In July 2020, we were delighted to be part of a team awarded ODI Stimulus Fund money to develop an open data standard for public information about UK recycling. This has since developed into the Innovate UK-backed Plastics Packaging Portal, which will combine two waste standards. Dsposal is still collaborating with us on this, and here data research intern Jamie Dumayne and CIO Tom Passmore explain how their work on visualising Household Waste Recycling Centres has developed. Follow the links to find part one, part two and part three of our series on UK recycling services.
From the start of working on these maps of Household Waste Recycling Centres (HWRCs) across the UK, we’ve discussed where adding additional data could improve the usefulness of the map.
A key dataset that would pair well with HWRCs is population density – so we would be able to see how much of a local population is within a five, 15 or 30-minute driving distance of each HWRC.
Getting the data
To get started on this, we obtained a Middle Layer Super Output Area (MSOA) dataset, which gives population data for subareas within a HWRC local authority. The coordinates of the borders for each MSOA were also found.
When the population is combined with the area of each MSOA, the population density can be calculated. Doing this offers more accurate representation of different areas, especially because the map both includes rural and urban areas.
To begin with, we tried grouping and colouring the population densities ourselves. However, this is a slow process and has to be restarted for each dataset (i.e. England, Northern Ireland, Scotland and Wales).
Building a choropleth
Luckily, Python has some functions for this exact purpose. Folium, a Python library used for visualising geospatial data, has a built-in function to make a choropleth (a map in which a set of pre-defined areas is coloured in proportion to a statistical variable).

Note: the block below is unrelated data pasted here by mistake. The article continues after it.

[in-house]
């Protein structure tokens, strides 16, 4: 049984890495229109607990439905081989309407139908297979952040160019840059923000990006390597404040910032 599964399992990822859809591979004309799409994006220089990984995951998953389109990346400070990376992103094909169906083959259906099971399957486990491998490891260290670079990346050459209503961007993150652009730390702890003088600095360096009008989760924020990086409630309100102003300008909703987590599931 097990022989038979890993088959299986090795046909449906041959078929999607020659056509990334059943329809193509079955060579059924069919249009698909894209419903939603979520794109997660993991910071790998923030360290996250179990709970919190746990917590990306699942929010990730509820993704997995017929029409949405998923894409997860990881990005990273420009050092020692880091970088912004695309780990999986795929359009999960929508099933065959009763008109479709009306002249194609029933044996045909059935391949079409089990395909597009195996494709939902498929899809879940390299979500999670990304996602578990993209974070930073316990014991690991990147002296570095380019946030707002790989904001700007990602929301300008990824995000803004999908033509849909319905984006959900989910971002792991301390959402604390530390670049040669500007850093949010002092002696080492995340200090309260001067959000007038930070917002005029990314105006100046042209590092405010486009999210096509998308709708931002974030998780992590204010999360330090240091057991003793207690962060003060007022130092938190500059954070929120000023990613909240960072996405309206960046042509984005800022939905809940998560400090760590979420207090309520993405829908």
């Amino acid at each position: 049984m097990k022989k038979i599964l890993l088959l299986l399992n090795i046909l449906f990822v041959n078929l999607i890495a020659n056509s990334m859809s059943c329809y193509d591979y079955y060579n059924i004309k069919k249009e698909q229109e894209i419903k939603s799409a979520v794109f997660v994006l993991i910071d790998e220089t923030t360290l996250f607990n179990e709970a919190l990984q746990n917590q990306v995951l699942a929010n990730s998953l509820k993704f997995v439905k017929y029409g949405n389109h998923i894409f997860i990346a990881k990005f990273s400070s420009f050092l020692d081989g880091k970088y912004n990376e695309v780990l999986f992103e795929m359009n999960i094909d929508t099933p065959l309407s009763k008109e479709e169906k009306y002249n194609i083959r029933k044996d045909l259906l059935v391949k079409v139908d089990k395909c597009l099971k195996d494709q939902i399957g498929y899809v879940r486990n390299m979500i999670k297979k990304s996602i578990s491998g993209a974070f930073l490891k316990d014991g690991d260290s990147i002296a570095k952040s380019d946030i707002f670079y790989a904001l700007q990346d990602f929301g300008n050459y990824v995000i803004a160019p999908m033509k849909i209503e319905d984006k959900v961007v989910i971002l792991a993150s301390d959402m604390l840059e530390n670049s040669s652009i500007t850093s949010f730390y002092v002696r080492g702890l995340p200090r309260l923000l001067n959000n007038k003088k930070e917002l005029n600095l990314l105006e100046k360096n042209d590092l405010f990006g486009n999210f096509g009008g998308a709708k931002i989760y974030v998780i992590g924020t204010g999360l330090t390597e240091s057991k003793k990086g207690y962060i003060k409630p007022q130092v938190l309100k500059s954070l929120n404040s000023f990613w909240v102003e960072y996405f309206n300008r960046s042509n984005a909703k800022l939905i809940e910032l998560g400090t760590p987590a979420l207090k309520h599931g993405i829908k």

The choropleth function makes it much easier to work with displaying statistical variables, as intervals and colour schemes can be set easily.
In the case of Wales, the intervals for the colours to be used in the legend were defined using quartiles at 10%, 50%, 70% and 95%. These figures are changed when making maps of the other three countries.
Combining all the data onto one map
One thing we wanted to be able to do was show the driving distances and population density on the same map – so you can quickly see how many people share UK recycling services.
Folium has the option to add objects to a map with layers that can be toggled on and off, however, when a choropleth is added as a layer, the legend doesn’t appear.
Fortunately, Folium has an alternative way to display information that is useful to fix this – in our case now, when a user holds their mouse over a MSOA area, the population density is displayed as a popup, along with the name of the MSOA.
Issues with the map
If you’ve been following this four-part series of blogs, you might have noticed that nothing works perfectly first time.
One issue we came across this time is that there is different resolutions of MSOA data. Initially we used a dataset that was very fine, which resulted in a larger file size.
This was improved upon by getting slightly lower resolution data for England and Wales. The file size for the Wales map was reduced from 120mb to 30mb. At 120mb a map is slow to open and move around, whilst at 30mb the map is very responsive.
So far we only have the lower resolution data for England and Wales, so the next step is to do the same for Northern Ireland and Scotland.
At present, the choropleths showing population density have to be kept separate from the HWRCs for each of these countries, otherwise the file size becomes too large to use.
Another improvement we would like to make to the choropleth is to use a more accessible colour scheme.
There is a colour scheme in Python called Viridis, which has been designed to be clear for people who are colour blind, but the choropleth function within folium only has a limited number of selectable colour schemes and doesn’t include Viridis.
There is very little documentation on Folium and even less on the choropleth function. However, it is built on top of leaflet.js, so there may be hidden functions within this that can improve the colours of the map.
Although this map is an amazing tool for understanding UK recycling services at its current stage, there is always more that can be done. The next step would be to add more layers of data to the map.
Not all HWRCs are the same – some accept waste that others don’t – materials such as asbestos are not widely accepted. Some HWRCs have limits as to how much of a particular material can be accepted.
Adding these extra datasets to the map would add layers of richness, and allow data visualisation that is not currently available.
This is the last in a four-part series – for previous blogs – check out:
- why we started with Wales
- how we took what we learned to make our first map better
- how we applied this to the rest of the UK